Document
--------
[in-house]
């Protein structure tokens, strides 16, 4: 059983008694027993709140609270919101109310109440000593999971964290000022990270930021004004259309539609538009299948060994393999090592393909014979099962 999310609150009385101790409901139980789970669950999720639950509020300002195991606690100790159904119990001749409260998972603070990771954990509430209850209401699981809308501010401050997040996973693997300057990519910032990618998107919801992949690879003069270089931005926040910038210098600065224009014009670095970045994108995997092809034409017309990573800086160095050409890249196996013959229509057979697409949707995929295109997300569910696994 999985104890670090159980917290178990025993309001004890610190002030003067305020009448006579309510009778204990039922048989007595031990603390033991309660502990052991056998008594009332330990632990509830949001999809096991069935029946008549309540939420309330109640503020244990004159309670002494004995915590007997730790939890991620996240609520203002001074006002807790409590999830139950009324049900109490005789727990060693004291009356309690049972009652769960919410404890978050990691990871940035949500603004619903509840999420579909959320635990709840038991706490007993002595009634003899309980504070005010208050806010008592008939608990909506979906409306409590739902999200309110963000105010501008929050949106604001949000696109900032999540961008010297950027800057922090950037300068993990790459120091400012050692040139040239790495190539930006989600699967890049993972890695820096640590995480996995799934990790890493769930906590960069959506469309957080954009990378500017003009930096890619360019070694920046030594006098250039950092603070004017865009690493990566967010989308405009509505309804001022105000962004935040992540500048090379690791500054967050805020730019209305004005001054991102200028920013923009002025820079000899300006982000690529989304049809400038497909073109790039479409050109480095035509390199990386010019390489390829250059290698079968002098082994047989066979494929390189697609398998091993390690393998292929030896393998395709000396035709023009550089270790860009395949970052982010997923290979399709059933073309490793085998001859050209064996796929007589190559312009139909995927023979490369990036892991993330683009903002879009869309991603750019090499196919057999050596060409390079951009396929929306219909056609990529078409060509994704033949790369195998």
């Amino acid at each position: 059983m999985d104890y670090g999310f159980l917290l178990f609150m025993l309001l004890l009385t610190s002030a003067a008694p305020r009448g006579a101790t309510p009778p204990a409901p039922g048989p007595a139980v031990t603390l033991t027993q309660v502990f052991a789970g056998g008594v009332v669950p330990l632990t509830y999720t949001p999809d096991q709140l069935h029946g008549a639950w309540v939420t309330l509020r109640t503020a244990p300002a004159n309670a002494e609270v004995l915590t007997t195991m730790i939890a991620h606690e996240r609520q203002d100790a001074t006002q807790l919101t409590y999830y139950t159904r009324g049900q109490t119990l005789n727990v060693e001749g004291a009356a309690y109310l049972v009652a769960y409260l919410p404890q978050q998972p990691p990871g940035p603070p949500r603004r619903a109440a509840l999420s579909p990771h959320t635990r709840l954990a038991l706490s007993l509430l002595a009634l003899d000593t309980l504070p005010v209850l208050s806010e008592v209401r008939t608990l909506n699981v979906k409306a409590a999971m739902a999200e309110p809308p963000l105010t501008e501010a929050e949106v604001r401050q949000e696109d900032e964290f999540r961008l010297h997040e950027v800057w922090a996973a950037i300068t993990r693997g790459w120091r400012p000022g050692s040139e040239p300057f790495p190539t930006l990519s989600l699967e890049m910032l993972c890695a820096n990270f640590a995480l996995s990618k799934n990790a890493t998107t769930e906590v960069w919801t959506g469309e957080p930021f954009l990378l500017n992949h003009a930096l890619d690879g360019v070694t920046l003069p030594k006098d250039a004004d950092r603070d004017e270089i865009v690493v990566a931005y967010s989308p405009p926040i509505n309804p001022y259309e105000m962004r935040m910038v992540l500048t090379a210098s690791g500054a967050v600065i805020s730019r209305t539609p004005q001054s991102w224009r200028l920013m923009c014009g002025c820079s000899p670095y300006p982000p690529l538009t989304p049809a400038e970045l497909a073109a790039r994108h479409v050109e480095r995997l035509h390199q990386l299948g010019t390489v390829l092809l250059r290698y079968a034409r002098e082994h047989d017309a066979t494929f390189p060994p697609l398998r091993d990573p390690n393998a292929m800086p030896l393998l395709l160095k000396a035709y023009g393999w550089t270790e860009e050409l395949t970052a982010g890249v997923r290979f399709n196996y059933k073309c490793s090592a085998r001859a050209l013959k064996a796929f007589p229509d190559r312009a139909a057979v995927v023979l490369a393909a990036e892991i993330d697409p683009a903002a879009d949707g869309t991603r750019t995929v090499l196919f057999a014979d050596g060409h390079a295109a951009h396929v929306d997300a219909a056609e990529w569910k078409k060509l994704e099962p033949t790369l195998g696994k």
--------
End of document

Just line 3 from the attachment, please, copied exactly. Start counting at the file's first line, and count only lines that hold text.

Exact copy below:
């Amino acid at each position: 059983m999985d104890y670090g999310f159980l917290l178990f609150m025993l309001l004890l009385t610190s002030a003067a008694p305020r009448g006579a101790t309510p009778p204990a409901p039922g048989p007595a139980v031990t603390l033991t027993q309660v502990f052991a789970g056998g008594v009332v669950p330990l632990t509830y999720t949001p999809d096991q709140l069935h029946g008549a639950w309540v939420t309330l509020r109640t503020a244990p300002a004159n309670a002494e609270v004995l915590t007997t195991m730790i939890a991620h606690e996240r609520q203002d100790a001074t006002q807790l919101t409590y999830y139950t159904r009324g049900q109490t119990l005789n727990v060693e001749g004291a009356a309690y109310l049972v009652a769960y409260l919410p404890q978050q998972p990691p990871g940035p603070p949500r603004r619903a109440a509840l999420s579909p990771h959320t635990r709840l954990a038991l706490s007993l509430l002595a009634l003899d000593t309980l504070p005010v209850l208050s806010e008592v209401r008939t608990l909506n699981v979906k409306a409590a999971m739902a999200e309110p809308p963000l105010t501008e501010a929050e949106v604001r401050q949000e696109d900032e964290f999540r961008l010297h997040e950027v800057w922090a996973a950037i300068t993990r693997g790459w120091r400012p000022g050692s040139e040239p300057f790495p190539t930006l990519s989600l699967e890049m910032l993972c890695a820096n990270f640590a995480l996995s990618k799934n990790a890493t998107t769930e906590v960069w919801t959506g469309e957080p930021f954009l990378l500017n992949h003009a930096l890619d690879g360019v070694t920046l003069p030594k006098d250039a004004d950092r603070d004017e270089i865009v690493v990566a931005y967010s989308p405009p926040i509505n309804p001022y259309e105000m962004r935040m910038v992540l500048t090379a210098s690791g500054a967050v600065i805020s730019r209305t539609p004005q001054s991102w224009r200028l920013m923009c014009g002025c820079s000899p670095y300006p982000p690529l538009t989304p049809a400038e970045l497909a073109a790039r994108h479409v050109e480095r995997l035509h390199q990386l299948g010019t390489v390829l092809l250059r290698y079968a034409r002098e082994h047989d017309a066979t494929f390189p060994p697609l398998r091993d990573p390690n393998a292929m800086p030896l393998l395709l160095k000396a035709y023009g393999w550089t270790e860009e050409l395949t970052a982010g890249v997923r290979f399709n196996y059933k073309c490793s090592a085998r001859a050209l013959k064996a796929f007589p229509d190559r312009a139909a057979v995927v023979l490369a393909a990036e892991i993330d697409p683009a903002a879009d949707g869309t991603r750019t995929v090499l196919f057999a014979d050596g060409h390079a295109a951009h396929v929306d997300a219909a056609e990529w569910k078409k060509l994704e099962p033949t790369l195998g696994k």